Asia share markets hit by US auto tariff threat, dollar pulls back

Published: May 24, 2018 11:01:28 | Updated: May 26, 2018 12:17:21


An investor sits in front of an electronic board showing stock information at a brokerage house in Nanjing, Jiangsu province, China, September 27, 2016. Reuters/Files

Asian shares fell on Thursday after the US government launched a national security probe into auto imports that could lead to new tariffs, and President Donald Trump’s comments indicated fresh setbacks in US-China trade talks.

MSCI’s broadest index of Asia-Pacific shares outside Japan was 0.1 per cent higher, but Japan’s Nikkei stock index fell 1.2 per cent as auto shares slumped. South Korea’s KOSPI lost 0.3 per cent.

A broad MSCI index of automobile and auto components firms was down 0.9 per cent. Tokyo’s SE TOPIX transportation equipment index was 2.6 per cent lower.

The US Commerce Department said on Wednesday that it would launch a national security investigation into car and truck imports under Section 232 of the Trade Expansion Act of 1962, a move that could lead to tariffs like those imposed on steel and aluminium in March.

Adding to market jitters, Trump on Wednesday called for “a different structure” in any trade deal with China, fuelling uncertainty over the negotiations.

On Thursday, China’s Commerce Ministry said it had not pledged to cut China’s trade surplus with the US by a certain figure, and that it hopes the US implements measures promised during trade negotiations as soon as possible.

China’s blue chip CSI 300 index was 0.1 per cent lower.

Prompting further uncertainty, Trump on Wednesday cast doubt on plans for an unprecedented summit with North Korean leader Kim Jong Un, saying he would know next week whether the meeting would take place.

“There’s a lot of noise around Donald Trump, China-U.S. trade, the auto imports now, and then the Korean summit, and all these things are just weighing on investors at the moment,” said Shane Oliver, chief economist & head of investment strategy, AMP Capital, Sydney.

“I think we probably would have seen a decent day in Asian markets were it not for these ongoing geopolitical worries because the minutes from the Fed’s last meeting were relatively benign.”

While the minutes from the Federal Reserve’s May 1-2 meeting indicated that policymakers expect another interest rate increase would be warranted “soon” if the US economic outlook remains intact, they helped to ease market concerns that the Fed would accelerate the pace of interest rate increases.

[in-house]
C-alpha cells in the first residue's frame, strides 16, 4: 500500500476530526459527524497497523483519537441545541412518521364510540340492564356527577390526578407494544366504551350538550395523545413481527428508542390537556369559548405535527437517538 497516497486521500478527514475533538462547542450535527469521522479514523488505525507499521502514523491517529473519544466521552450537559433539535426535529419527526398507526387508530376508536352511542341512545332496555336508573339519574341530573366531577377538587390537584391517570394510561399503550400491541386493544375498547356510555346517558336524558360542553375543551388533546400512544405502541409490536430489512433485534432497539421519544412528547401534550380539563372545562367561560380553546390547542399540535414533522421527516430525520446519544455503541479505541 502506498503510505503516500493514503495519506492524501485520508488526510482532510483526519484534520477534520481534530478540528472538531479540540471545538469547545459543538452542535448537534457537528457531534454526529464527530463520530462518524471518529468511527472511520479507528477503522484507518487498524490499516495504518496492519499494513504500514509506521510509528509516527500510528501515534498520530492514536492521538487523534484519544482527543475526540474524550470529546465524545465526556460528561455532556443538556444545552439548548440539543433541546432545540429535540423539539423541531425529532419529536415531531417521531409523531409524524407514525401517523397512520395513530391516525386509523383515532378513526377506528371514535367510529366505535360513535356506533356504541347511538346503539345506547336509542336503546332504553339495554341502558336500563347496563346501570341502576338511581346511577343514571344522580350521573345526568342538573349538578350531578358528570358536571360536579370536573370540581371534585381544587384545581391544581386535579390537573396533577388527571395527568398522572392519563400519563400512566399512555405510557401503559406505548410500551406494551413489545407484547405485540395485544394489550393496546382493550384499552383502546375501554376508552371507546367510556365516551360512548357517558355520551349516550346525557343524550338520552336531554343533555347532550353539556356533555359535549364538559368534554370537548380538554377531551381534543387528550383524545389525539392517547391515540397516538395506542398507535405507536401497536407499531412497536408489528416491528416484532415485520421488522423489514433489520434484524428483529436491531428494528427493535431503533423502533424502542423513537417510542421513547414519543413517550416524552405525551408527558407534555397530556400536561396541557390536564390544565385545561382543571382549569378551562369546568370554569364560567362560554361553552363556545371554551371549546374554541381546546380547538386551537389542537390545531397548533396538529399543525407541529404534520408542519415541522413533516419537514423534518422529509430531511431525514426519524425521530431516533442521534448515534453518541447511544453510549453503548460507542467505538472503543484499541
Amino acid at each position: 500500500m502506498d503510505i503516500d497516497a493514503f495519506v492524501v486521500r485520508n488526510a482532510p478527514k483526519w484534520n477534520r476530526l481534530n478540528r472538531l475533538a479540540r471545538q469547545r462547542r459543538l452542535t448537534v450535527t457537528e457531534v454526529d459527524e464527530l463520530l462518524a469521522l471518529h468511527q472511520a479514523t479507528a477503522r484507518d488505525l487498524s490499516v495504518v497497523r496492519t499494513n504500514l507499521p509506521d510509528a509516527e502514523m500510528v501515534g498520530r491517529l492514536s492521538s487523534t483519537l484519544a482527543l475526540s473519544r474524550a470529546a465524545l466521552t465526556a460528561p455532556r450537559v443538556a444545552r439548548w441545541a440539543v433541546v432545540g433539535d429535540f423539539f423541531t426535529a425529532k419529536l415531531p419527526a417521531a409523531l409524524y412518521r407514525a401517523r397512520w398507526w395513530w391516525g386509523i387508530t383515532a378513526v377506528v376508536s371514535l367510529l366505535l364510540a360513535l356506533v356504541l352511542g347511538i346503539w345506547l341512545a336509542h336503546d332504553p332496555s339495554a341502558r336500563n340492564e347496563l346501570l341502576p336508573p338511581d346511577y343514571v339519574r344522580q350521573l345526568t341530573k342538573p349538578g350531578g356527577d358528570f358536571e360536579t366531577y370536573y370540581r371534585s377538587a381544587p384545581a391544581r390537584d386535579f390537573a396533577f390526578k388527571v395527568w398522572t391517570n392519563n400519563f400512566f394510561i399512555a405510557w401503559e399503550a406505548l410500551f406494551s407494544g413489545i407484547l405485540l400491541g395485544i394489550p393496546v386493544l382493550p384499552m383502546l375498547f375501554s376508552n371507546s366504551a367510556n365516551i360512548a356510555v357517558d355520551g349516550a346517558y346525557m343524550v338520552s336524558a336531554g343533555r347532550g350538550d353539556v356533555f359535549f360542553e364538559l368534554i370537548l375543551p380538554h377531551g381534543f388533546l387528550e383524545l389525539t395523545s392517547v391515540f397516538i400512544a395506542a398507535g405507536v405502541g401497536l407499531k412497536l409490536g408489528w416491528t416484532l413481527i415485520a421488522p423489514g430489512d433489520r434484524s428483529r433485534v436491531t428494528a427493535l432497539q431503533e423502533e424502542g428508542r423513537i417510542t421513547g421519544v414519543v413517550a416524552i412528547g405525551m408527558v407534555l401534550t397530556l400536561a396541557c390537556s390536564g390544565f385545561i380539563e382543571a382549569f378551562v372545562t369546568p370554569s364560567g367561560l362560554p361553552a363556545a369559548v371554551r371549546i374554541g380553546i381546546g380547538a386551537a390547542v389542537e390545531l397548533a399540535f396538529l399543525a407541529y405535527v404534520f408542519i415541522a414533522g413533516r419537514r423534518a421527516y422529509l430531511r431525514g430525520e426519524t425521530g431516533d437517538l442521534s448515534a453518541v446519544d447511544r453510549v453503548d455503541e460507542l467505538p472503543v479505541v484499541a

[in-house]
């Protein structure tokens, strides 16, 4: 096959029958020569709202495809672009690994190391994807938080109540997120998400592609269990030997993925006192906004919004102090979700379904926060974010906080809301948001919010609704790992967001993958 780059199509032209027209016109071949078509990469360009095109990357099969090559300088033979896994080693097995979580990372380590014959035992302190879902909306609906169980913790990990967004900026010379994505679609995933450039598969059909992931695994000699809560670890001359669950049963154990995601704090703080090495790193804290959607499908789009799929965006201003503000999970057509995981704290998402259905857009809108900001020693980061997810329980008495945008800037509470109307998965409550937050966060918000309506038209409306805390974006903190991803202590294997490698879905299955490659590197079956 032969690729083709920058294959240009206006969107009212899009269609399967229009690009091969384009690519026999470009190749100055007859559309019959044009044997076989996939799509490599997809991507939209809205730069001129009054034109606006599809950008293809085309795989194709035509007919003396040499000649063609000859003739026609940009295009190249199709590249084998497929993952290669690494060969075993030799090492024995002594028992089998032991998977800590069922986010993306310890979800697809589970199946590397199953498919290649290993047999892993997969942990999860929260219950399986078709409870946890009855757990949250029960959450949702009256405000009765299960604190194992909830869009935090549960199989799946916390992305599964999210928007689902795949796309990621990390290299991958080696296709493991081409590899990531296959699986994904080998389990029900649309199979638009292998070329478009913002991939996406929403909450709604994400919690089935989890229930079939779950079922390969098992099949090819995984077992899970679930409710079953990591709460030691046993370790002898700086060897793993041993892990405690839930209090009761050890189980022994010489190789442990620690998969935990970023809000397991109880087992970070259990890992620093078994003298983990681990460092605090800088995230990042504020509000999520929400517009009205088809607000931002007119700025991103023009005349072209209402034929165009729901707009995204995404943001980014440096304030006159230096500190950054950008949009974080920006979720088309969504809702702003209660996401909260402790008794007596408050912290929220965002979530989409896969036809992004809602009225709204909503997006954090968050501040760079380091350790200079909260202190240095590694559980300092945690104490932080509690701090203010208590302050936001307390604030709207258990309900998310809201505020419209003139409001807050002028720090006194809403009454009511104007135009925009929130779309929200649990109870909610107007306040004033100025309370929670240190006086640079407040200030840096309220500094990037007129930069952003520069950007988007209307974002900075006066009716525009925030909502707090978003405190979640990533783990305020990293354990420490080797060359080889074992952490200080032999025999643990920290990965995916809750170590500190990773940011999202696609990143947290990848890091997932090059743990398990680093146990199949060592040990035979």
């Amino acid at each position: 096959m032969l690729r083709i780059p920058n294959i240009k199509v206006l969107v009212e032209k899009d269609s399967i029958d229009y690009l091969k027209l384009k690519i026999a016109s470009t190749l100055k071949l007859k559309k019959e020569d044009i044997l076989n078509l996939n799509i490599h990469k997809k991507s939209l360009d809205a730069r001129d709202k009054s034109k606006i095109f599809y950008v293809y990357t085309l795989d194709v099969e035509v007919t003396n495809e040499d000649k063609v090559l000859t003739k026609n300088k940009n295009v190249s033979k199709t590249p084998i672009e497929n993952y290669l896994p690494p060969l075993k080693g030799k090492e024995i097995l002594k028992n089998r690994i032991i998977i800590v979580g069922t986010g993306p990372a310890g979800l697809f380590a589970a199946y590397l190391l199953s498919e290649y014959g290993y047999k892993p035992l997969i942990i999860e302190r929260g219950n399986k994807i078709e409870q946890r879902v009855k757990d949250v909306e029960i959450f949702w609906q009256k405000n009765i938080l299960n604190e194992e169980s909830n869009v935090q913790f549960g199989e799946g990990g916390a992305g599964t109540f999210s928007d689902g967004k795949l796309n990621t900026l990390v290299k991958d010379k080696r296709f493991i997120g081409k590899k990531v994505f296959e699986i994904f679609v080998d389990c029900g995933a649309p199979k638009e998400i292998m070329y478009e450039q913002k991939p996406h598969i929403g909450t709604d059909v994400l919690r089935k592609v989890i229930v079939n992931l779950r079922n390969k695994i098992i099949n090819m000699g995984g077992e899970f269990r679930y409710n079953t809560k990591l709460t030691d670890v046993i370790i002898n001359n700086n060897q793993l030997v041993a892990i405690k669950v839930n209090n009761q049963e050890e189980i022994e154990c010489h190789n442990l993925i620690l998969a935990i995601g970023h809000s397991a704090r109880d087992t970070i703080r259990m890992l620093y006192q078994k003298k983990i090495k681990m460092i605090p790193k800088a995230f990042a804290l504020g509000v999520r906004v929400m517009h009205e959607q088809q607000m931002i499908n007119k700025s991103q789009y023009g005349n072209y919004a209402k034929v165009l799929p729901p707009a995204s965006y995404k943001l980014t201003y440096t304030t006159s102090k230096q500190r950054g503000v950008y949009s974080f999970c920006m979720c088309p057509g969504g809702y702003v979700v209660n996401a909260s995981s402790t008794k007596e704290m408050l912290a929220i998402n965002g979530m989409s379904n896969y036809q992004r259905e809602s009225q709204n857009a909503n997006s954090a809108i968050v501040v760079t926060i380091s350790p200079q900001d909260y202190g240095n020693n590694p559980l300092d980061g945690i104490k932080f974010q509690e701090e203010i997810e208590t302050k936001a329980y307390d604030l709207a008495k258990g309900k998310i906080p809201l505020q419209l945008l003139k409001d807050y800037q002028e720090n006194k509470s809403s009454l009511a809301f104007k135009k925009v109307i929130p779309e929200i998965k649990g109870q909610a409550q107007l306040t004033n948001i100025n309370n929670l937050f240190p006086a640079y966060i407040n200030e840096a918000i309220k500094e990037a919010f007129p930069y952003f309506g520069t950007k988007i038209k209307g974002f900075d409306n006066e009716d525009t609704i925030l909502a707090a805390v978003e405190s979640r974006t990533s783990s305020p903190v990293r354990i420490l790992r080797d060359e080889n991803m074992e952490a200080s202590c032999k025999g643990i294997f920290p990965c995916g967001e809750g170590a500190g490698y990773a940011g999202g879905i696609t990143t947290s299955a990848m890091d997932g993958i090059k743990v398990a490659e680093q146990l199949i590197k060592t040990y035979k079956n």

The two-year Treasury note yield, which rises with traders’ expectations of higher Fed fund rates, was at 2.5121 per cent after touching 2.5970 on Wednesday.

The yield on benchmark 10-year Treasury notes fell back below the 3-per cent threshold to 2.9825 per cent, compared with its US close of 3.003 per cent on Wednesday.

Analysts said that market uncertainty was prompting a clear flight to safety across financial markets.

The dollar was down 0.6 per cent against the yen to 109.44.

“With Trump’s unpredictable behavior leaving investors on edge, the Japanese yen has scope to appreciate further in the short term,” said Lukman Otunuga, an analyst at FXTM. “However, a strengthening dollar on the back of heightened U.S. rate hike expectations could limit the yen’s upside gains.”

The euro was up 0.1 per cent on the day at $1.1709. The dollar index, which tracks the greenback against a basket of six major rivals, was 0.2 per cent lower at 93.839.

Signs of growth

Concerns over trade, talks and tariffs overpowered indications of strong economic performance in two of the region’s major economies.

Confidence among Japanese manufacturers saw its first rise in fourth months, and service-sector sentiment rose to a record high in the latest Reuters Tankan poll, underscoring expectations that the Japanese economy will return to growth in the second quarter.

In South Korea, Finance Minister Kim Dong-yeon said the economy is on track for annual growth of 3.0 per cent despite concerning indicators such as high youth unemployment.

The Bank of Korea held interest rates steady for a sixth straight month on Thursday, with inflation seen remaining below target and amid concerns a US-China trade war would hurt regional economies.

In commodities markets, US crude was down 0.2 per cent at $71.68 a barrel. Oil prices fell on Wednesday after an unexpected rise in US crude and gasoline inventories.

Brent futures were 0.3 per cent lower at $79.53 a barrel, continuing to move lower after rising above $80 for the first time since November 2014 last week.

The most-traded iron ore futures on the Dalian Commodity Exchange rose for the first time in six sessions on Thursday, gaining 0.3 per cent, Reuters reported.

Weak commodity prices continued to put pressure on Australian shares, which were 0.2 per cent lower, extending losses into a sixth consecutive session. New Zealand’s benchmark S&P/NZX 50 index was 0.7 per cent higher.

Gold was slightly higher. Spot gold was traded at $1,294.11 per ounce.

Share if you like